Post-Proposition 13 revenue-raising strategies
Thanks Jan for suggestion this article on Planetizen.com: How We Pay For Growth.
On June 6, 1978, the voters of California passed Proposition 13, a citizen initiative that cut property taxes by more than half. The original intent was to reduce the size of government by controlling the amount of property tax levy. "But it is not the basic impulse of government to cut its own size," or as I like to argue, nor do governments have the capacity to "do something for nothing." Since then, "local government agencies throughout the state have gone into survival mode in two different ways."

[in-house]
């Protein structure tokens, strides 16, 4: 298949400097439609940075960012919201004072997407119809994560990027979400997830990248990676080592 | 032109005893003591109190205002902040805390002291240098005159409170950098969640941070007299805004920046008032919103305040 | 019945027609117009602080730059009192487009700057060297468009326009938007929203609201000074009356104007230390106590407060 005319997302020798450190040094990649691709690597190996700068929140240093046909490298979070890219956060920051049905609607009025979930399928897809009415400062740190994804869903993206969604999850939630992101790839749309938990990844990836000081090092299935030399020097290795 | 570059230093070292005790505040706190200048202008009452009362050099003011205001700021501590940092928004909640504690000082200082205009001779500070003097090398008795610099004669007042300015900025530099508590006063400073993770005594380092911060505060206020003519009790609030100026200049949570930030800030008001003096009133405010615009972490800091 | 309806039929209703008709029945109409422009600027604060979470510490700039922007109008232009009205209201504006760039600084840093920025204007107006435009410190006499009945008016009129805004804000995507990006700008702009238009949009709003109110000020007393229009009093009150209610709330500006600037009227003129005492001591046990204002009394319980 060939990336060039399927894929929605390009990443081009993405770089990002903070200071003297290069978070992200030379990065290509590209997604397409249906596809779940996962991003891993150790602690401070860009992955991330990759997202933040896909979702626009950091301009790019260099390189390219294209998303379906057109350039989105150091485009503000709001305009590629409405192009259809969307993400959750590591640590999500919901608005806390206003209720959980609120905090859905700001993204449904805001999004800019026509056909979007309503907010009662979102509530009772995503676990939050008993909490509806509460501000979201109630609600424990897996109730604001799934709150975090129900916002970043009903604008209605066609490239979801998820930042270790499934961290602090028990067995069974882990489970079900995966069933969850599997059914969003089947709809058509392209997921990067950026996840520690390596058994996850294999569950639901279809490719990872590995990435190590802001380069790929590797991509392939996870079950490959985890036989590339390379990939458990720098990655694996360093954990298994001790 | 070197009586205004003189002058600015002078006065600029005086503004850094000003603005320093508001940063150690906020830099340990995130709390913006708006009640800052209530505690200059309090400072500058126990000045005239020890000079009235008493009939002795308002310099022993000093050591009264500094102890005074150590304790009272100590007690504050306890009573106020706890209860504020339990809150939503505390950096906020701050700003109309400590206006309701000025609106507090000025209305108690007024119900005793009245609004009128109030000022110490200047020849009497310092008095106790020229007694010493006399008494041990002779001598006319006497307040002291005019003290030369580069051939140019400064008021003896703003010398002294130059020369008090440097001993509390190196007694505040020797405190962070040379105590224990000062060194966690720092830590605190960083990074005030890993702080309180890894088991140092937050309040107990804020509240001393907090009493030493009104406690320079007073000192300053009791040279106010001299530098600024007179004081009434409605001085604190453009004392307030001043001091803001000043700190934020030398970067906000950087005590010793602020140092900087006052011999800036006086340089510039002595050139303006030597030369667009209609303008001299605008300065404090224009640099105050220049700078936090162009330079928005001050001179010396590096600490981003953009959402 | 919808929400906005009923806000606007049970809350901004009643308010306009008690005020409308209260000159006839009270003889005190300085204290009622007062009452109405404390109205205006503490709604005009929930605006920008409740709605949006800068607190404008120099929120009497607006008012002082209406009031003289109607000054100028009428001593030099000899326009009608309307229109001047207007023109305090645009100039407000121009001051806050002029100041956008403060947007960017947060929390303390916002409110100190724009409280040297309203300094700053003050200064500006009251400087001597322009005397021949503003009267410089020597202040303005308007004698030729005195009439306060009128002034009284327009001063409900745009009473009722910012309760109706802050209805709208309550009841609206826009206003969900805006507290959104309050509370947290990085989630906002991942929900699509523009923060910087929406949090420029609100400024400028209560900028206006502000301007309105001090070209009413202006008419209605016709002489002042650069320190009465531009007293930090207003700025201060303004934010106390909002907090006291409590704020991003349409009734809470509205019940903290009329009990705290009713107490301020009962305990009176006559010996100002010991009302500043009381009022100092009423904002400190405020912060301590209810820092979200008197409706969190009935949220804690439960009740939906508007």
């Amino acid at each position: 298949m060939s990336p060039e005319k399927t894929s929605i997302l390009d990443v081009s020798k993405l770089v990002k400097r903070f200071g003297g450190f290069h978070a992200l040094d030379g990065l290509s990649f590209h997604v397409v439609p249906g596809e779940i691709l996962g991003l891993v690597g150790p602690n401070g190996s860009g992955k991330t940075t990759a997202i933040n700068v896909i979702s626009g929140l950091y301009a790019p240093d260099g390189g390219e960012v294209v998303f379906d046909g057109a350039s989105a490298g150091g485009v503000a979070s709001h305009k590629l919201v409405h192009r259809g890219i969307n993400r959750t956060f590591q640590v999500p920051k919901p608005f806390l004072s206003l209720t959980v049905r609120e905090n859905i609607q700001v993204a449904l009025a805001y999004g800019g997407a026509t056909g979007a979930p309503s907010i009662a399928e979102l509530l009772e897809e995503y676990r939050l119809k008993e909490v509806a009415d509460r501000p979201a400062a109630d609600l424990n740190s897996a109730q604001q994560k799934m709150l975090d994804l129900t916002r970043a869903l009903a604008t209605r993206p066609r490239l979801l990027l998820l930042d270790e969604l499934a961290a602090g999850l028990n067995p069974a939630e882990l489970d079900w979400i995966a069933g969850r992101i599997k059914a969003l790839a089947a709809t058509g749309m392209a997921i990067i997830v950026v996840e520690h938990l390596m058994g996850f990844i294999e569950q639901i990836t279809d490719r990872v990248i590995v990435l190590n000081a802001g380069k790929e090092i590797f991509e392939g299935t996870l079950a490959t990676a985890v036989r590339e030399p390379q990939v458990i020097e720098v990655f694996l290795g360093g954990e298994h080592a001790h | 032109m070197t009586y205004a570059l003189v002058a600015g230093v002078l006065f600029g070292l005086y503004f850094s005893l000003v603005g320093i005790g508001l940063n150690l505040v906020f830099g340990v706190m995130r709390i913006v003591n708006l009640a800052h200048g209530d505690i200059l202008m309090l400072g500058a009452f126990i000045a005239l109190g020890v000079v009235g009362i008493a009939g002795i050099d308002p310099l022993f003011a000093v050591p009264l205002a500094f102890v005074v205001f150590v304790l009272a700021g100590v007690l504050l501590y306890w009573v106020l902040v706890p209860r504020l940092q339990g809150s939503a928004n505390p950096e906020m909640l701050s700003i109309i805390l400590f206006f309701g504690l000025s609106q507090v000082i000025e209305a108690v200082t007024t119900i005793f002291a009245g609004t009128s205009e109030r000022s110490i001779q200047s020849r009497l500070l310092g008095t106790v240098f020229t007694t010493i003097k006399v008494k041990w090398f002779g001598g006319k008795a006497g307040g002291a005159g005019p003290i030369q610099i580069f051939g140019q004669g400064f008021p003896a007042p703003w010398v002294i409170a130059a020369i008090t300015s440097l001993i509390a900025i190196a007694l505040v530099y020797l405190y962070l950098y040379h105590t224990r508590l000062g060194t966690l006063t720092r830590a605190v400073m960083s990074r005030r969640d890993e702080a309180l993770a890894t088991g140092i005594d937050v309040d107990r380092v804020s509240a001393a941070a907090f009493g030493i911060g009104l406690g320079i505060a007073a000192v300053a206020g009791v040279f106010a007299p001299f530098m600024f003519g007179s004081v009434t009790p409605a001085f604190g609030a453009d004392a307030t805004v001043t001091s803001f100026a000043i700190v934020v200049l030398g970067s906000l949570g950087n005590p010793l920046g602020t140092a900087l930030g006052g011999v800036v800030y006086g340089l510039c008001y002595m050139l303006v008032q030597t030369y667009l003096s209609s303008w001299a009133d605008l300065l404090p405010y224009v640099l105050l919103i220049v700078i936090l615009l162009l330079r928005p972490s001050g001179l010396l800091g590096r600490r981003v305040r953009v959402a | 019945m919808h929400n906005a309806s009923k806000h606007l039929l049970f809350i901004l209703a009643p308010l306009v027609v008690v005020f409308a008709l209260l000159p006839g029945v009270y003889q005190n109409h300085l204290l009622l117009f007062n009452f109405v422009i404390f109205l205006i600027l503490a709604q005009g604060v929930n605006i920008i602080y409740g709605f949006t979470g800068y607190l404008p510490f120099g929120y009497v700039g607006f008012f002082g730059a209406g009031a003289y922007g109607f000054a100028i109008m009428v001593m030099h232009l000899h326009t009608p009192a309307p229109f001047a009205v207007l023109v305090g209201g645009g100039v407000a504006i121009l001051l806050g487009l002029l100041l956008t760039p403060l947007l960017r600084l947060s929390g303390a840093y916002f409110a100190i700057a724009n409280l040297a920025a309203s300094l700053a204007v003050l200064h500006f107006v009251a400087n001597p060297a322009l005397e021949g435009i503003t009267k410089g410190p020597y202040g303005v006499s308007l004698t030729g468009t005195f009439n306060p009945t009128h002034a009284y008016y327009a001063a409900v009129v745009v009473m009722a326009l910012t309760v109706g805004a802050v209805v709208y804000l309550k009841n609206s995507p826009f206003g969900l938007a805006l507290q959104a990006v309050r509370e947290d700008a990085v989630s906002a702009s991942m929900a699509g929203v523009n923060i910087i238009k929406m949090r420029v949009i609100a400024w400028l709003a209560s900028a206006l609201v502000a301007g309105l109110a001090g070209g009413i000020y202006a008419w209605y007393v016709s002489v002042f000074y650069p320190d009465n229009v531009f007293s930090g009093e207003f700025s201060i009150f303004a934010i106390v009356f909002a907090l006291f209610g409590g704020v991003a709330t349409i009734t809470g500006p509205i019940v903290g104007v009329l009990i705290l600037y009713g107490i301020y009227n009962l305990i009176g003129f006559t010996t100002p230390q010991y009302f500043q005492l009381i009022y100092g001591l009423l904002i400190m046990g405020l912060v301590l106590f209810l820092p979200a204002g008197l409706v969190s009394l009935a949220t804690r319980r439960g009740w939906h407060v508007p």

"First, they have intensified their competition with one another for the revenue sources available." According to the report, the revenue competition has led to the plethora of outlet malls, entertainment retail centers, and regional malls, and even "the boomlet in the creation of new cities" in the last twenty years.
"Second, they have been endlessly inventive in finding new sources of revenue that are not subject to Prop. 13's limitations." Those "post-Proposition 13 revenue-raising strategies" include parcel taxes, Mello-Roos taxes, development impact fees, or special assessment districts.